Our intention is that when our children leave Haddenham Community Junior School that they will be equipped with the life skills to thrive in an constantly changing and challenging world. Furthermore, as a values based school, we are committed to enabling all children to thrive emotionally, intellectually, physically, socially and spiritually. Therefore our PSHE curriculum is woven with our carefully chosen school values and addresses the key issue of our pupils’ social, moral, spiritual and cultural development. It is designed to empower our children with the social and emotional skills to flourish now, when they move on from our school, and in their later lives. This will include the ability to navigate relationship building, conflict resolution and also includes age appropriate sex education. The curriculum is designed to help children think about their roles and responsibilities as part of an increasingly diverse and digital school, village and global community. It gives children the knowledge and skills to navigate risks, look after their mental and physical health and recognises the equal importance of good mental and physical health.
At Haddenham Junior School, PSHE is taught through a clear and comprehensive scheme of work in line with the National Curriculum. We ensure we cover the Health and Well-Being, Relationships and Living in the Wider World Learning Opportunities set out in the PSHE Association’s Programme of Study, which comprehensively cover the statutory Health Education and Relationships Education guidance.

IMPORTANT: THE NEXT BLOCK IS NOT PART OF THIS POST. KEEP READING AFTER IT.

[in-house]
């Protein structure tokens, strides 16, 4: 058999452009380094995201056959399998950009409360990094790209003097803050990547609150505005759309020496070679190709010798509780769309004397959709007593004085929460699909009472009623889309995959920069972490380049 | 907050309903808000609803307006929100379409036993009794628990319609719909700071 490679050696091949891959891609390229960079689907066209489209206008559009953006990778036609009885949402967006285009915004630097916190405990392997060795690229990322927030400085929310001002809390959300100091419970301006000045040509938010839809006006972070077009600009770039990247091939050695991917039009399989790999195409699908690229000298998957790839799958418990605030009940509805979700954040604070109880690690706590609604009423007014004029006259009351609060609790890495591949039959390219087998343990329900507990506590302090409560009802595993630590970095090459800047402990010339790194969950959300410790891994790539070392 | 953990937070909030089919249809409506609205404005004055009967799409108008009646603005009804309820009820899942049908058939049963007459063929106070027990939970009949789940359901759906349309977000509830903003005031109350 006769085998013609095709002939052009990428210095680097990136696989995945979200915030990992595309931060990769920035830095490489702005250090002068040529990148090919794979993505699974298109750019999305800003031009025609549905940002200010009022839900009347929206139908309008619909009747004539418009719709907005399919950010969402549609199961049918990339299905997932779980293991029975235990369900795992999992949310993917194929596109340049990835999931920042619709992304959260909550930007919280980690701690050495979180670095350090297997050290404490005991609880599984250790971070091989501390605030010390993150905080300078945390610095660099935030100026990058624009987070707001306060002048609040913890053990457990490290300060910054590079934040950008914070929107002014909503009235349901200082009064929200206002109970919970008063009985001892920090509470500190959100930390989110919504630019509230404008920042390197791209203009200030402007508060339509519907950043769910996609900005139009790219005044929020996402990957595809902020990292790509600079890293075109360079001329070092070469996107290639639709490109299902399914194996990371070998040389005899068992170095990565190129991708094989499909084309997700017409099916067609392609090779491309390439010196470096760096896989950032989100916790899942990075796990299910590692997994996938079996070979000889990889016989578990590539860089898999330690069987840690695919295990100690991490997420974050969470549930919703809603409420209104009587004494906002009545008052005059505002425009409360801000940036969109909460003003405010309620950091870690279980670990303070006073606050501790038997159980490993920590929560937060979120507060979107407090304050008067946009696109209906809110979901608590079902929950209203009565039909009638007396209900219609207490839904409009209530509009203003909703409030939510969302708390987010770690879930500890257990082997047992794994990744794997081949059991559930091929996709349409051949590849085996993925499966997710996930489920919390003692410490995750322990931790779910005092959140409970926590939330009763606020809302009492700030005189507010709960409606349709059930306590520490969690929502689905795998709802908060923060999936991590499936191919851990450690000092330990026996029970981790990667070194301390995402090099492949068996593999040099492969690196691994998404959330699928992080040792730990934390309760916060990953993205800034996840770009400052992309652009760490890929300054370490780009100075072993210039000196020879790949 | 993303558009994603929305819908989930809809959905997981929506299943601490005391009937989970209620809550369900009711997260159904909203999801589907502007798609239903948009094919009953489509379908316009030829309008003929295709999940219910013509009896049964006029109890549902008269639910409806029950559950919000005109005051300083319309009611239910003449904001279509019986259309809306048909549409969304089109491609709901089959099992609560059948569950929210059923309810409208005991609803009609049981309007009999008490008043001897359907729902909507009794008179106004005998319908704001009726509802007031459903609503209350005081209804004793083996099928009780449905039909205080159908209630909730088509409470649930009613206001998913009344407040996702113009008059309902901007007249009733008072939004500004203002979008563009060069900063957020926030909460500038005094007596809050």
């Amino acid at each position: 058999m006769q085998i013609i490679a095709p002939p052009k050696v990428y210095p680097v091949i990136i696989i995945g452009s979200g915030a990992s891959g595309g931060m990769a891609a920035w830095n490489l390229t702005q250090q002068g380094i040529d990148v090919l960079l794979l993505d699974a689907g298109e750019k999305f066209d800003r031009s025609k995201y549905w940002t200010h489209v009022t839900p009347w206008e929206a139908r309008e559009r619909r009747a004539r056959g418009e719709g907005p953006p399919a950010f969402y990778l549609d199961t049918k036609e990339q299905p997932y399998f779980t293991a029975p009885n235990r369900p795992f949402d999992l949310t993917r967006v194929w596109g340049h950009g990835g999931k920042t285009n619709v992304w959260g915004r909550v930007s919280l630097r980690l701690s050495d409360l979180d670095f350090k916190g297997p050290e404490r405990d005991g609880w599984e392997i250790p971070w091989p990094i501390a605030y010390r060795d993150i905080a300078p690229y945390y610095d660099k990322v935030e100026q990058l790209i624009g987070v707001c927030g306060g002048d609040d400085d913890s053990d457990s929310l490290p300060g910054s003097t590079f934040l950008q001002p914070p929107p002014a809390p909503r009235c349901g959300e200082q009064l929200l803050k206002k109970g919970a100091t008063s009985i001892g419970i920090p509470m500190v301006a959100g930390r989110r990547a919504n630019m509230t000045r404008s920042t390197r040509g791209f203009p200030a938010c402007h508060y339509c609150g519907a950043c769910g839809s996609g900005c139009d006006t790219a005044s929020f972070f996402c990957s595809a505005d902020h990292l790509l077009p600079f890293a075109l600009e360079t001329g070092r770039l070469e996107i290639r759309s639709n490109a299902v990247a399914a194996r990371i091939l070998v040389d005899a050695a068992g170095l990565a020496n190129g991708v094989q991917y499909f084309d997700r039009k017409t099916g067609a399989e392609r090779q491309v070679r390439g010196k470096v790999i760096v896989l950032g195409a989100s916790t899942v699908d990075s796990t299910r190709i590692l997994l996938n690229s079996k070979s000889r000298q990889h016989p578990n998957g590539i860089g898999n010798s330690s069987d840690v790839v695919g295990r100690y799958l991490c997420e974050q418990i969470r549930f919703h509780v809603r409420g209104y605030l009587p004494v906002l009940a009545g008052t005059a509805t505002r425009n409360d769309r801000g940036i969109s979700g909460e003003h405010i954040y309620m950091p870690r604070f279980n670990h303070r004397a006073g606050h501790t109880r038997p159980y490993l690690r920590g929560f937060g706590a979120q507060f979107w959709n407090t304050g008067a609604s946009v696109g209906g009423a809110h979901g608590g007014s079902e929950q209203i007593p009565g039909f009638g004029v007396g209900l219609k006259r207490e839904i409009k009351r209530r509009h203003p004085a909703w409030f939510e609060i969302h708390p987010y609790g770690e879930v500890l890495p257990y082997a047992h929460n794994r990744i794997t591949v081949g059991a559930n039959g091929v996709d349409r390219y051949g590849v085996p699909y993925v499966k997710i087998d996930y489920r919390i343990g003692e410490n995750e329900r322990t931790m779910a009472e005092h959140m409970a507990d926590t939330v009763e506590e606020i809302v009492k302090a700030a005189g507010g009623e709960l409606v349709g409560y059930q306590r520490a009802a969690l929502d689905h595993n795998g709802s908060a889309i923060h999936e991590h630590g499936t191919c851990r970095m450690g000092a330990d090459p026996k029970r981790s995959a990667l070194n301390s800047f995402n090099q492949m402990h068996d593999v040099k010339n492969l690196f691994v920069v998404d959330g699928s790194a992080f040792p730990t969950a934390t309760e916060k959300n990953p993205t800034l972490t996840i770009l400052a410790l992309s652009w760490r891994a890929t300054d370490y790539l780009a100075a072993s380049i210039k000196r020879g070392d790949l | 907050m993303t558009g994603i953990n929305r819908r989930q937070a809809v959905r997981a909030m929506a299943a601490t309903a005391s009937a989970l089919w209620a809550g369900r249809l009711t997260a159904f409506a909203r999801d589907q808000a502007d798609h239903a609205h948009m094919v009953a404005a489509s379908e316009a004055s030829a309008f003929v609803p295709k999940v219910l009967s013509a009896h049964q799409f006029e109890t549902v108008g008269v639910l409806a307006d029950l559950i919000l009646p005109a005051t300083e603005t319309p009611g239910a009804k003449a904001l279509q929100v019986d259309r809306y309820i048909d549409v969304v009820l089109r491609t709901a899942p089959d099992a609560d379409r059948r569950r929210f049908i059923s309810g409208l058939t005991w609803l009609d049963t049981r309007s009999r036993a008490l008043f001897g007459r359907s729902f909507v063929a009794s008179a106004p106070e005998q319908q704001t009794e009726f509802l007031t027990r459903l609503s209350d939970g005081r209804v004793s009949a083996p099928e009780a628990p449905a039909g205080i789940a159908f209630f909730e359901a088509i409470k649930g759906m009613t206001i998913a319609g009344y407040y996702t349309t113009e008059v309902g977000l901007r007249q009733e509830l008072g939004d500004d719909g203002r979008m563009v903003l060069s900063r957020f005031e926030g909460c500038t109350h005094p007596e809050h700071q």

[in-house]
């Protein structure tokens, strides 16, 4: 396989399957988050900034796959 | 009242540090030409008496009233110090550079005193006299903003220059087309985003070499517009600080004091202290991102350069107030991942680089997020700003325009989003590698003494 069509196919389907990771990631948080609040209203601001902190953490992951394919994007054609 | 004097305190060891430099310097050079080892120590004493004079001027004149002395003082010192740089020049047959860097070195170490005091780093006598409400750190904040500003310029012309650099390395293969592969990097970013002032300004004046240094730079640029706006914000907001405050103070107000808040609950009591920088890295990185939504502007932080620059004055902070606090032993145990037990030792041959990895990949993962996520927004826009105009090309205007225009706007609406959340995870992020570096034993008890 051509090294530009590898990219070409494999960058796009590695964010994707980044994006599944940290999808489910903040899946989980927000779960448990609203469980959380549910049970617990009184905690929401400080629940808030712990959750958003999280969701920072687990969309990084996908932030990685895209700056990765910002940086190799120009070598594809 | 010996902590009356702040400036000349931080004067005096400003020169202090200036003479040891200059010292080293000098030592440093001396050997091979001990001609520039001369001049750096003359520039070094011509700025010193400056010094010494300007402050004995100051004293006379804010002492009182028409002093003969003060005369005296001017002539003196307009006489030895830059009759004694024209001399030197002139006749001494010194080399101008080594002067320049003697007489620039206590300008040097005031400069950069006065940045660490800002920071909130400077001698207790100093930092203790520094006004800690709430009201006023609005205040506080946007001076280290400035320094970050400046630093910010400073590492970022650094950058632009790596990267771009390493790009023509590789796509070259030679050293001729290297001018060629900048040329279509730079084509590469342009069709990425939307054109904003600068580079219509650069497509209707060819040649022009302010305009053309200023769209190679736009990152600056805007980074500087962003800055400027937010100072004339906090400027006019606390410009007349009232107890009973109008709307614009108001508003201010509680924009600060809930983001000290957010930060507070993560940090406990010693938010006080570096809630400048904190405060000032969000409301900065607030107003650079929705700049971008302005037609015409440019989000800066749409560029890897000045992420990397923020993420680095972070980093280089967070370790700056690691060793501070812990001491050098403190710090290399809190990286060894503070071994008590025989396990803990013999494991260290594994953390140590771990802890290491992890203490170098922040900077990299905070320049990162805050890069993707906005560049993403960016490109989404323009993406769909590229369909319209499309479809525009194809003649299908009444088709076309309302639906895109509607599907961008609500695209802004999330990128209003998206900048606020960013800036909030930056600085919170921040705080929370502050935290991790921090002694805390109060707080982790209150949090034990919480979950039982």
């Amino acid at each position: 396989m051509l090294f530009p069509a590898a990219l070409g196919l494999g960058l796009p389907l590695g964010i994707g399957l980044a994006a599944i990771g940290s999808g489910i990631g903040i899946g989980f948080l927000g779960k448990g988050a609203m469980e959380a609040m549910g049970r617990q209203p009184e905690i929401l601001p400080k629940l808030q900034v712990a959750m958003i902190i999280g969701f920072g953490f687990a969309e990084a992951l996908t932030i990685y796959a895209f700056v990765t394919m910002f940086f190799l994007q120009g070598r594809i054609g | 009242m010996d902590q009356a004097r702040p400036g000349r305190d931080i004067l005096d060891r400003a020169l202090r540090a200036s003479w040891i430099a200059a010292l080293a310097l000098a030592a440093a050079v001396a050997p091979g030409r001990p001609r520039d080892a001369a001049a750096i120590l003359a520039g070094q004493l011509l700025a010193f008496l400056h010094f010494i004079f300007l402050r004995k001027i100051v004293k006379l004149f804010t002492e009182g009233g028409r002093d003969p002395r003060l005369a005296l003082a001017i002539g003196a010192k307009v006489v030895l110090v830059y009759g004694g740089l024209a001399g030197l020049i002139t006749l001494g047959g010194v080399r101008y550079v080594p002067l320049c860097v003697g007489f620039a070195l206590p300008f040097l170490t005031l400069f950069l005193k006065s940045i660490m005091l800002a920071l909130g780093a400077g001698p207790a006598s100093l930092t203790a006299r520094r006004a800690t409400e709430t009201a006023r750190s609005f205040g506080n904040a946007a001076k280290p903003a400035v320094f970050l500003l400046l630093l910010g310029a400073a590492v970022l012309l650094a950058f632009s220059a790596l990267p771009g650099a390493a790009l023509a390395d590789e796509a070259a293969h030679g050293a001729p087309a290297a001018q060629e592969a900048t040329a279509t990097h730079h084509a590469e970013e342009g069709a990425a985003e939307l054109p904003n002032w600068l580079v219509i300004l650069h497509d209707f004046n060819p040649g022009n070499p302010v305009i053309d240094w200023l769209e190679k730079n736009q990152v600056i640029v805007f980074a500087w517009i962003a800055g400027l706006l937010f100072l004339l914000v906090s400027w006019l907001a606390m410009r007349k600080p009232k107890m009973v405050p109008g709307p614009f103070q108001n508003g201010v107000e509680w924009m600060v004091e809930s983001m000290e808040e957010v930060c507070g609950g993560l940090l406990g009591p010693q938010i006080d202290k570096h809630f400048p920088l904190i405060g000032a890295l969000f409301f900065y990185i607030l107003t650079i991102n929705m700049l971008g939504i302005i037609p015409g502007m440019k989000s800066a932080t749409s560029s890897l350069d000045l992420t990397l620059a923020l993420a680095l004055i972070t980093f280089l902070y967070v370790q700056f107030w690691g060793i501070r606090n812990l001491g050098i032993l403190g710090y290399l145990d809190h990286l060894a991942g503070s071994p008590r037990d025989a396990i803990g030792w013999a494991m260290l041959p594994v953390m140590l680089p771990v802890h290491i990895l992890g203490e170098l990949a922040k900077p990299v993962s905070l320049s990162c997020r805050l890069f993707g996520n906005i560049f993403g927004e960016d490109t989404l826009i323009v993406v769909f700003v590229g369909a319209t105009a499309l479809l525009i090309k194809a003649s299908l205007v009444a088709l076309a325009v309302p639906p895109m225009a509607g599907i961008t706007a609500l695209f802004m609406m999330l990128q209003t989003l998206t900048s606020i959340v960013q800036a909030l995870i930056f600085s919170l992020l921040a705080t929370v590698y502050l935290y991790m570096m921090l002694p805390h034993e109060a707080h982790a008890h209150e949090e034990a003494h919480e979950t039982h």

Our school follows the Jigsaw PSHE Scheme of learning. It is designed to ensure depth, subject knowledge and the development of vital skills and attributes. It builds on and revisits prior learning and prepares children for the challenges that they will face both when they move to secondary school and within their adult working lives. Additionally, we have examined the needs of our children and of our local community and prioritised key areas of our curriculum to meet these needs. We have liaised with our infant feeder schools to ensure continuity of coverage and audit our curriculum regularly to ensure that key areas are emphasised sufficiently.
Jigsaw PSHE is a spiral and progressive scheme of work. It gives children relevant learning experiences to help them navigate their world and develop positive learning experiences with themselves and others. Jigsaw consists of six half-term units of work (Puzzles), each containing six lessons (Pieces) covering each academic year. Term 1: Being Me in My World Term 2: Celebrating Difference (including anti-bullying) Term 3: Dreams and Goals Term 4: Healthy Me Term 5: Relationships Term 6: Changing Me (including Sex Education.
Every Piece has two Learning Intentions, one specific to Relationships and Health Education (PSHE) and the other designed to develop emotional literacy and social skills.
Jigsaw prioritises children’s awareness of their mental health and wellbeing. Each lesson includes a mindfulness session which engenders a peaceful and reflective atmosphere in the classroom and encourages the children to calm their minds in preparation for learning.